The 18.1-meter-long core module, with a maximum diameter of 4.2 meters and a launch weight of 20 to 22 tons, will be launched first.
The two experiment modules will then blast off to dock with the core module. Each laboratory module is 14.4 meters long, with the same maximum diameter and launch weight of the core module.
"The 60-ton space station is rather small compared to the International Space Station (419 tons), and Russia's Mir Space Station (137 tons) which served between 1996 and 2001," said Pang Zhihao, a researcher and deputy editor-in-chief of the monthly magazine, Space International.
"But it is the world's third multi-module space station, which usually demands much more complicated technology than a single-module space lab," he said.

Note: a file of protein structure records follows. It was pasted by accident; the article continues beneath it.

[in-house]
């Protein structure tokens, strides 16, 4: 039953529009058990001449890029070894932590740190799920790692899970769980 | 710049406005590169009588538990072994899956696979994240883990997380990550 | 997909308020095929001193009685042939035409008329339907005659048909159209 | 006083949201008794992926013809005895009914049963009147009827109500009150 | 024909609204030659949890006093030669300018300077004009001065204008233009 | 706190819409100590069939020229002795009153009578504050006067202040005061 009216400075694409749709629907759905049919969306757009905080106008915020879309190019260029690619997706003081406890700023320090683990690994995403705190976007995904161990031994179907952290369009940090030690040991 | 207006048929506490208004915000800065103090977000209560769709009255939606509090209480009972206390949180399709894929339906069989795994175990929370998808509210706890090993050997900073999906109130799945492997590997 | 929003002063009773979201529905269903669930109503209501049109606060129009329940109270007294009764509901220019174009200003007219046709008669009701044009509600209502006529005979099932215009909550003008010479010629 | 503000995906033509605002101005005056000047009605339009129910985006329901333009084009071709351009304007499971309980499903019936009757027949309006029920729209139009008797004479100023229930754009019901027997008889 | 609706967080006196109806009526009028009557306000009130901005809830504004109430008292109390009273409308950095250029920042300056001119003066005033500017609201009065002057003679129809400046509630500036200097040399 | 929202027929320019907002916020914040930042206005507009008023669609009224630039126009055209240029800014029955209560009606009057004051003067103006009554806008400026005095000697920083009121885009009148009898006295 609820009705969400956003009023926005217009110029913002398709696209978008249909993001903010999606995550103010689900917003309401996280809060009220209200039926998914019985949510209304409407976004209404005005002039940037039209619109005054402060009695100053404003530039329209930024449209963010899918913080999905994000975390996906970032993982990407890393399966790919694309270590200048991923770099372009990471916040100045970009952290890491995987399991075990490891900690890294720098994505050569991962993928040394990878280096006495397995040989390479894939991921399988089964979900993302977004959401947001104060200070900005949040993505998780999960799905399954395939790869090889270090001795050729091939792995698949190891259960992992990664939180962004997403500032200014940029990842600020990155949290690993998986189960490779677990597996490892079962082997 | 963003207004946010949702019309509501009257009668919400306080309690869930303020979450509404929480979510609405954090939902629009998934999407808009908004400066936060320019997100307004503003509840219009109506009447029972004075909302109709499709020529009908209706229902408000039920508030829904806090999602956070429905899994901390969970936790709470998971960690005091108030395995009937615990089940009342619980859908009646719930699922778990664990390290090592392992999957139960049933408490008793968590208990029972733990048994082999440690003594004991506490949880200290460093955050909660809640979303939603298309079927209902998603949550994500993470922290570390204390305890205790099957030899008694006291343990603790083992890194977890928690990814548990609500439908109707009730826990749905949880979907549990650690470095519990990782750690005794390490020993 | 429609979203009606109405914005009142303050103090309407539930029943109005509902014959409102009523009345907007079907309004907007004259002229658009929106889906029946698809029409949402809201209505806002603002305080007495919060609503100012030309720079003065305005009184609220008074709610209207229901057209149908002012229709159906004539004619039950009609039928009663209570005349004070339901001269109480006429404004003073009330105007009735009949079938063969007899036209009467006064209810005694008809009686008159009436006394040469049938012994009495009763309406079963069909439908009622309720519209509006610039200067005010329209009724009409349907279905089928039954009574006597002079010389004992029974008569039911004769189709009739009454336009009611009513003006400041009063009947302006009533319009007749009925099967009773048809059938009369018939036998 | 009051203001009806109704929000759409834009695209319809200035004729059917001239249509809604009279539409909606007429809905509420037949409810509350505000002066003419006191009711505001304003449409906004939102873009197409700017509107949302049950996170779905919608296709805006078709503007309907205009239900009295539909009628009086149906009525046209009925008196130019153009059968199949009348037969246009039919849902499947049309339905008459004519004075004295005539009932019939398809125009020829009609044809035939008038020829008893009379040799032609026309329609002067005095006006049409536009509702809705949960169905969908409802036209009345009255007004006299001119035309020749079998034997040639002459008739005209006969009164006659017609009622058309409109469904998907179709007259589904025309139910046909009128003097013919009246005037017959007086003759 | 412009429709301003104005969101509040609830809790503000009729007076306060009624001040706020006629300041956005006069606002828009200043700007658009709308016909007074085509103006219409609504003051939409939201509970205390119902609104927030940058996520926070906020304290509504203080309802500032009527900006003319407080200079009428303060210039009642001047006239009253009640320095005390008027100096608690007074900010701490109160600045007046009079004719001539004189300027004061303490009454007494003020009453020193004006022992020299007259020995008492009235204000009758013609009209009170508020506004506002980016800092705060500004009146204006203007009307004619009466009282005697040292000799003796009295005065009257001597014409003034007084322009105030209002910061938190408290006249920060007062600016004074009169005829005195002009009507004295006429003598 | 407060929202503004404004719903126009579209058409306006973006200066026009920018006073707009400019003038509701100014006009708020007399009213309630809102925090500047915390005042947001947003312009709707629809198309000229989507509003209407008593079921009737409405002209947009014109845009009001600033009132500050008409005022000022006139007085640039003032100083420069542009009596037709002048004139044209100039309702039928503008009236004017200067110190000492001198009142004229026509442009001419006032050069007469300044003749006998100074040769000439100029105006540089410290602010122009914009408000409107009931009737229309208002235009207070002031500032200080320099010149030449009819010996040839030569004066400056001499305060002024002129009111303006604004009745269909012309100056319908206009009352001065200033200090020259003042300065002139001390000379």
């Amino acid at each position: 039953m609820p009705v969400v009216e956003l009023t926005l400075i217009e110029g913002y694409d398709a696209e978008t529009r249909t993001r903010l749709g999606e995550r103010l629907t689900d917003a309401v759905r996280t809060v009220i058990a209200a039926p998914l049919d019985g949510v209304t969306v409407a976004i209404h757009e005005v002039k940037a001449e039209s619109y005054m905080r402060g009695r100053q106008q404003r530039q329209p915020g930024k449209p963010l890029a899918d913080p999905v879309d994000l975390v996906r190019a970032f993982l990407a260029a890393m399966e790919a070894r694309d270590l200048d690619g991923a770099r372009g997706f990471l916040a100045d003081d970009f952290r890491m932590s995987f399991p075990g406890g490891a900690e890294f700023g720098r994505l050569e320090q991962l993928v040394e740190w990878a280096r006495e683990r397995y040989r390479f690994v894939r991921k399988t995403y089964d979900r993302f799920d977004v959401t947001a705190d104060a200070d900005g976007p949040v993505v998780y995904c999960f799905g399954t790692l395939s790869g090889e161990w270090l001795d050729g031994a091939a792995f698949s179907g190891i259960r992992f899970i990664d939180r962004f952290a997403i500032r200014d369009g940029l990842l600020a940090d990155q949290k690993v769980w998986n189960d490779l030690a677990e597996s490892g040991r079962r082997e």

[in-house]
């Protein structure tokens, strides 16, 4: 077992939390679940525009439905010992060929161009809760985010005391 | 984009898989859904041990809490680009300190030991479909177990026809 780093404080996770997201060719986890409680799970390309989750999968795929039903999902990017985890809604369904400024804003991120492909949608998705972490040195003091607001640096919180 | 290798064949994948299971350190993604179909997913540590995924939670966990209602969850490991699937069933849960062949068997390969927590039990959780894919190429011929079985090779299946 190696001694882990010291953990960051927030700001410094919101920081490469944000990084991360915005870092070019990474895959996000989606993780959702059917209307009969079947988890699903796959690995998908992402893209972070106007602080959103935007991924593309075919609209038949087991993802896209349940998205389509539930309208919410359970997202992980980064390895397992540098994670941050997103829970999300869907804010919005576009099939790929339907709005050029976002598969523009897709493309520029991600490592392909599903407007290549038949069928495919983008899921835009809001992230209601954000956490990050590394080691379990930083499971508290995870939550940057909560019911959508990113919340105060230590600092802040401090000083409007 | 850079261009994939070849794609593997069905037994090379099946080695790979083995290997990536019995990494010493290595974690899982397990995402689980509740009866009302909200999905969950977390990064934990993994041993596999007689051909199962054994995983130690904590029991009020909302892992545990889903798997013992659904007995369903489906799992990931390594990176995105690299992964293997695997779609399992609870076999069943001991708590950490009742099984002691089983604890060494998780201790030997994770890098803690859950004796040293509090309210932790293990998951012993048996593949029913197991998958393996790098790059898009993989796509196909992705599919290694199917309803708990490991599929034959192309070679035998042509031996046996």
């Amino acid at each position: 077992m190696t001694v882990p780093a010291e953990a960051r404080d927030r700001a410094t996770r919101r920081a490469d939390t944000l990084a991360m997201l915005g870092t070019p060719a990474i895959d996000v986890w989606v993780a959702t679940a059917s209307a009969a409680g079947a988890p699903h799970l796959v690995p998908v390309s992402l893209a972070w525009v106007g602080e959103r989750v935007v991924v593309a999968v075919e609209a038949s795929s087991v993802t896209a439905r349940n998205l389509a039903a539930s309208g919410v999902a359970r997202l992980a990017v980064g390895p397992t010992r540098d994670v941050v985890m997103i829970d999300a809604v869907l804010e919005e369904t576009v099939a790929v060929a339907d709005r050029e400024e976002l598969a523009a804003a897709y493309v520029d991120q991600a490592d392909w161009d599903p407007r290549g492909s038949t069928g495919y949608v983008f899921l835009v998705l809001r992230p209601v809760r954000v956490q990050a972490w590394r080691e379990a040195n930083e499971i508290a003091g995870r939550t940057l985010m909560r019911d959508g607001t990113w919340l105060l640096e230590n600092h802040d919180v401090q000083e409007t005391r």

The office also said that China will develop a cargo spaceship, with a maximum diameter of 3.35 meters and a launch weight less than 13 tons, to transport supplies and lab facilities to the space station.
Pang said it is the first time that the office confirmed plans to build a cargo spaceship, which is vital for long-term space missions.
One large Bigelow Aerospace inflatable module launched via Spacex Falcon Heavy would probably launch a larger space station at lower cost. So commercially available space station capabilities could exceed what China is planning before 2020. Bigelow is making inflatable space stations to other countries.
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